Last week I shared my approach to posing the bridal party on a wedding day and how to get the most out of the bridal party portraits in a short amount of time. This week I am going to talk about how I work with the groom and the groomsmen to ensure that I create images that my clients will love.
My approach is really simple. I create each pose based on the previous pose. You might want to call this a posing evolution if you will, but this system works great for me and I am excited to share it with everyone out there that is struggling with having a consistent posing system.
- The first thing I do is have the groom and groomsmen stand in a straight line while holding their hands left over right. The groom is in the middle.
- From pose #1 I have the groomsmen turn slightly towards the groom and look at the camera. They can hold their hands left over right or put them in their pockets.
- From pose #2 I’ll ask the groom to make a few steps towards me while the groomsmen will create a V behind the groom. I call this the “Flying V” pose.
- From pose #3 I’ll ask the groomsmen to form a staggered line and give me a “model/serious look”. At this point they can unbutton their jackets to make this pose look more relaxed.
- Next, I’ll ask the groom to make a few steps forward while the guys remain in the background. This shot is going to focus on the groom while the groomsmen are going to be blurred in the background.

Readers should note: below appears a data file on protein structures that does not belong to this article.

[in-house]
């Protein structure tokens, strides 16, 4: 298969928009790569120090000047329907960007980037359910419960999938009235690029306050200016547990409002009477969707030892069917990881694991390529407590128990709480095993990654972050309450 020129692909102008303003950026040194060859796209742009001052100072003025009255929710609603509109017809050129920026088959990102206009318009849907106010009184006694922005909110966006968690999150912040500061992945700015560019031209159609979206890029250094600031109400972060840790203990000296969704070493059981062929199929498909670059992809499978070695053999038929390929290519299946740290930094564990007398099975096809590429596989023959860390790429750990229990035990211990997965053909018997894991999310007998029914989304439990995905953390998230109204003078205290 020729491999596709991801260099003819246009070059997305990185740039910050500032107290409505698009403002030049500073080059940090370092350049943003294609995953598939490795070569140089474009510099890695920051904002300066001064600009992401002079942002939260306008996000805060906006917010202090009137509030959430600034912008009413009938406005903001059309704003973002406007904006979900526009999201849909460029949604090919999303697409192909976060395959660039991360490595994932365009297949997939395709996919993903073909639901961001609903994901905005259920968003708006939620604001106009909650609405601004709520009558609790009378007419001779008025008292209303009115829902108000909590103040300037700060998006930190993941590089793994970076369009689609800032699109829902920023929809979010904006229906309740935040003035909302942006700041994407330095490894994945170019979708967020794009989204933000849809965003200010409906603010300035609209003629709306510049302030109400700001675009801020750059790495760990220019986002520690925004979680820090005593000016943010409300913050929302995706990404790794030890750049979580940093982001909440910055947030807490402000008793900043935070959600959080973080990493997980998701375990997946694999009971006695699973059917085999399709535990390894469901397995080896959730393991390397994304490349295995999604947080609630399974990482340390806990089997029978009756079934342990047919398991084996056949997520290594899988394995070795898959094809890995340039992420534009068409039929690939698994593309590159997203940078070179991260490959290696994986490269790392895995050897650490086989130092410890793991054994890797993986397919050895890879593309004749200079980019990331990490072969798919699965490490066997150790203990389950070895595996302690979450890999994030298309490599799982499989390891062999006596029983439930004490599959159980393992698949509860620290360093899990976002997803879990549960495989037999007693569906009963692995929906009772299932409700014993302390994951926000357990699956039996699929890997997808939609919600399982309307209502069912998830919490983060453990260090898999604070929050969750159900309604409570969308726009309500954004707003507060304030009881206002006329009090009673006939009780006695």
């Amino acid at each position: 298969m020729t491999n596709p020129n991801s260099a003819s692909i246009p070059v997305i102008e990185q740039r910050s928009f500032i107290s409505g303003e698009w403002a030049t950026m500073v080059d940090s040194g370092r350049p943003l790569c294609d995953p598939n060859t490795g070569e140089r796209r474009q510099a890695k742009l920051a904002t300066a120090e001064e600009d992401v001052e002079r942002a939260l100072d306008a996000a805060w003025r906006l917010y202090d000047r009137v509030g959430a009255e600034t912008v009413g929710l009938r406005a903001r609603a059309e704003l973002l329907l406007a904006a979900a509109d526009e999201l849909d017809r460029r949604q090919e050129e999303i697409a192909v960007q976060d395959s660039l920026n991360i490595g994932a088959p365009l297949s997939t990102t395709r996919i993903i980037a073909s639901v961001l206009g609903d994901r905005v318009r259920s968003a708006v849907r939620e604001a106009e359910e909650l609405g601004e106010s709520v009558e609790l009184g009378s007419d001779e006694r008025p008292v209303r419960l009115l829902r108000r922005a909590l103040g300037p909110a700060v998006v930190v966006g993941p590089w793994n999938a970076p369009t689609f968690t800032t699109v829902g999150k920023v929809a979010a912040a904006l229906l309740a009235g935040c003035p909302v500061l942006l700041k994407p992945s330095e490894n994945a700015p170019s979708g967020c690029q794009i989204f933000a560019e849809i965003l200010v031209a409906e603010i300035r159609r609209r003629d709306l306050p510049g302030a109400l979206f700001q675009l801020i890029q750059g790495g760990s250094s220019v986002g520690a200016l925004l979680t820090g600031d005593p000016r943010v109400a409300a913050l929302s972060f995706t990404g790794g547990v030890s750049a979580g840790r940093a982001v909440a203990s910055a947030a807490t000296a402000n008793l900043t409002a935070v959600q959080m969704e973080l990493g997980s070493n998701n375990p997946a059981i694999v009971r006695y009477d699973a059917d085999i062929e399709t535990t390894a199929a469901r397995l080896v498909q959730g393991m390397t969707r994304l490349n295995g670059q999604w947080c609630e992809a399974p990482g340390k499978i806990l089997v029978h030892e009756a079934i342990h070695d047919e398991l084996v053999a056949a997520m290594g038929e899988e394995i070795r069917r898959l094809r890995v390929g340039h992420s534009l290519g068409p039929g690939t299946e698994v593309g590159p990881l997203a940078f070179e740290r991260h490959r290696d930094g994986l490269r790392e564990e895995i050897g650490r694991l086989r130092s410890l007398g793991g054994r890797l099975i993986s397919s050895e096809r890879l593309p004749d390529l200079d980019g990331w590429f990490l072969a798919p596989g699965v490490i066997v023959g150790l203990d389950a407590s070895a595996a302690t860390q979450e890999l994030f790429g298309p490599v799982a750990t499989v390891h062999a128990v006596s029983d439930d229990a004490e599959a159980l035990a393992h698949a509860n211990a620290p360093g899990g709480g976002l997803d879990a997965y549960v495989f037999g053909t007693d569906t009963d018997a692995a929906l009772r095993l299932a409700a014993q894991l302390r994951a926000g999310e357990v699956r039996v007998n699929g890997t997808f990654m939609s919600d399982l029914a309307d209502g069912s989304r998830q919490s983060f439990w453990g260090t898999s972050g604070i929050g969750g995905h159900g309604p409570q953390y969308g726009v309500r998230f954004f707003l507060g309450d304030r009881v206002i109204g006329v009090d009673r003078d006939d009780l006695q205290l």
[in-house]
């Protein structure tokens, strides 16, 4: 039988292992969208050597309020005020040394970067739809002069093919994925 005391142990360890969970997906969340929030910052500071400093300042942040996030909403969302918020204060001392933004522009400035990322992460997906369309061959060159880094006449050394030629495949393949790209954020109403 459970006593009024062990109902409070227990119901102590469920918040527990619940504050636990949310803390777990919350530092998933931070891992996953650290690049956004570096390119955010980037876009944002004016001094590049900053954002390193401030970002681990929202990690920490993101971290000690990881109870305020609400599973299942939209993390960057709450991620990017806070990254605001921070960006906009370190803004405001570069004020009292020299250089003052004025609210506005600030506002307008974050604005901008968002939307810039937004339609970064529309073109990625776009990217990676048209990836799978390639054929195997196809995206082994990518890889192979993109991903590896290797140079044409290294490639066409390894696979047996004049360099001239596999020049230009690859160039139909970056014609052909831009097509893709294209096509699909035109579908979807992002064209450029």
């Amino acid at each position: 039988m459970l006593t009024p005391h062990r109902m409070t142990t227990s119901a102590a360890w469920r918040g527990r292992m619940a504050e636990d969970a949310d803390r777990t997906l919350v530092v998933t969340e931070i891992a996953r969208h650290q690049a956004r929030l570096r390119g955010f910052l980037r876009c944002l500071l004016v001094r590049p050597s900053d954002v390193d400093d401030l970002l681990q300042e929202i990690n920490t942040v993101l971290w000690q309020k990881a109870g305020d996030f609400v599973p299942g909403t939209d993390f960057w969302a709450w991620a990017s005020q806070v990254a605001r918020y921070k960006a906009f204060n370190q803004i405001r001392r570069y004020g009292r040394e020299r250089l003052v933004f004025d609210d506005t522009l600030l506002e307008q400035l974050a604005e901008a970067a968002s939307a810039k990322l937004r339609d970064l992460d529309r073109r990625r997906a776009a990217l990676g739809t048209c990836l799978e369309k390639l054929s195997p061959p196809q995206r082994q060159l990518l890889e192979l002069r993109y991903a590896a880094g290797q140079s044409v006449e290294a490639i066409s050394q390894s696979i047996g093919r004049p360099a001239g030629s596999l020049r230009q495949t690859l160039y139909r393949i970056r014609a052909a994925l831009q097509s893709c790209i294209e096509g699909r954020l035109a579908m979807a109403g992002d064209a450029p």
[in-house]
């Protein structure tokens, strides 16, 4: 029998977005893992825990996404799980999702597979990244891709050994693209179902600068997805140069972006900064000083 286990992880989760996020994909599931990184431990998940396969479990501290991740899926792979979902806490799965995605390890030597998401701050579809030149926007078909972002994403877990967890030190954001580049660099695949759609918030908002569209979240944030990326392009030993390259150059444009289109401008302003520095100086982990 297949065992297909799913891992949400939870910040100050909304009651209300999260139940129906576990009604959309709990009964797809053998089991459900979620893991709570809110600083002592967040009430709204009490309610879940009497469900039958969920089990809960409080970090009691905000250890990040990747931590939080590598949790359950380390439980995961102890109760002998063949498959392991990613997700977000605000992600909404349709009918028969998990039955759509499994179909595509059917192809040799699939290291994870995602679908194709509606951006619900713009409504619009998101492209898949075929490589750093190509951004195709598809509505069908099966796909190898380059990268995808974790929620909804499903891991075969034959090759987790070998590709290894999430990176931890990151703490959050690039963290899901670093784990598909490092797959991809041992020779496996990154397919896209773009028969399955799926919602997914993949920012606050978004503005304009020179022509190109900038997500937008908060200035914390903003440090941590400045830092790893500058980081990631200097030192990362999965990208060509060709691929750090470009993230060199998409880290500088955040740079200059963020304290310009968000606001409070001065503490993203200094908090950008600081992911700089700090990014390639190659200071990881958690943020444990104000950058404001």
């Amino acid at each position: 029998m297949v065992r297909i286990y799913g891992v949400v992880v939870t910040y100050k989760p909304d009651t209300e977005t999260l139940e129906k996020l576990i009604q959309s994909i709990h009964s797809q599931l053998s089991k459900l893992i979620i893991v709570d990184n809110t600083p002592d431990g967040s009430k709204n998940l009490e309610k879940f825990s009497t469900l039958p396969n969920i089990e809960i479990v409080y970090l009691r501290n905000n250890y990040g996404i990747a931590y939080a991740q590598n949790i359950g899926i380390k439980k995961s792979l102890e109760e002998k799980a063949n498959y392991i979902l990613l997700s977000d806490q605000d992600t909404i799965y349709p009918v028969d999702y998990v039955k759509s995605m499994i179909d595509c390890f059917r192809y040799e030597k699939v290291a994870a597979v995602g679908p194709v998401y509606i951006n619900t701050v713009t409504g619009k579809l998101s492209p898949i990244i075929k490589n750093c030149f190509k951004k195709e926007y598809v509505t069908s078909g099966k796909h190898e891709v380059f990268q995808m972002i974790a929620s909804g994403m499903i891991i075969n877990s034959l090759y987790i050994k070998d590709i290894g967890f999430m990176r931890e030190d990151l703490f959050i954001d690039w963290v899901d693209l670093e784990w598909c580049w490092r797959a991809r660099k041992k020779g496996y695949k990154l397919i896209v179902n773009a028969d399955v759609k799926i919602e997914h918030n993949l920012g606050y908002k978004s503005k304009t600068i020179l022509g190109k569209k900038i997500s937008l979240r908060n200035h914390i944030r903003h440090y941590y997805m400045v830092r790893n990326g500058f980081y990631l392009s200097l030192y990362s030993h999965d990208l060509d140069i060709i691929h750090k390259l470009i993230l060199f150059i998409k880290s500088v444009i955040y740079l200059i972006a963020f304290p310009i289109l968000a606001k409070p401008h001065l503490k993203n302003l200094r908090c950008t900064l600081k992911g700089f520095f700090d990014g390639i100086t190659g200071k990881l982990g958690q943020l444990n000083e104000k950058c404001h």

- From pose #5 I’ll ask the groomsmen to come up around the groom and make him laugh. The groom is going to look at the groomsmen and the groomsmen are going to look back at the groom.
- This pose is what I call the “walking pose”. That’s right, I’ll just ask the gentlemen to slowly walk towards the camera while looking at each other.
- This last pose is simply individual portraits of the groom with each groomsman.
And there you have it! These are my 8 core poses to photographing the groom and the groomsmen. By having this system in place, I no longer have to worry about what I am going to ask the guys to do next, or what poses I should try.
If you read my blog post about how to shoot the bridal party portraits, you already know that I shoot each pose both horizontally and vertically and also have my second shooter take photos of the same poses from a different angle. So, in the end, I’ll easily have around 24 photos of the groom+groomsmen to deliver to my clients.
I hope this helped and feel free to let me know in the comment box below if you’d like for me to share my core poses for shooting the bride+bridesmaids.
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- HOW TO SPEED UP YOUR WORKFLOW IN LIGHTROOM
- WEDDING DAY CHECKLIST FOR PHOTOGRAPHERS
- HOW TO SHOOT BRIDAL PARTY PORTRAITS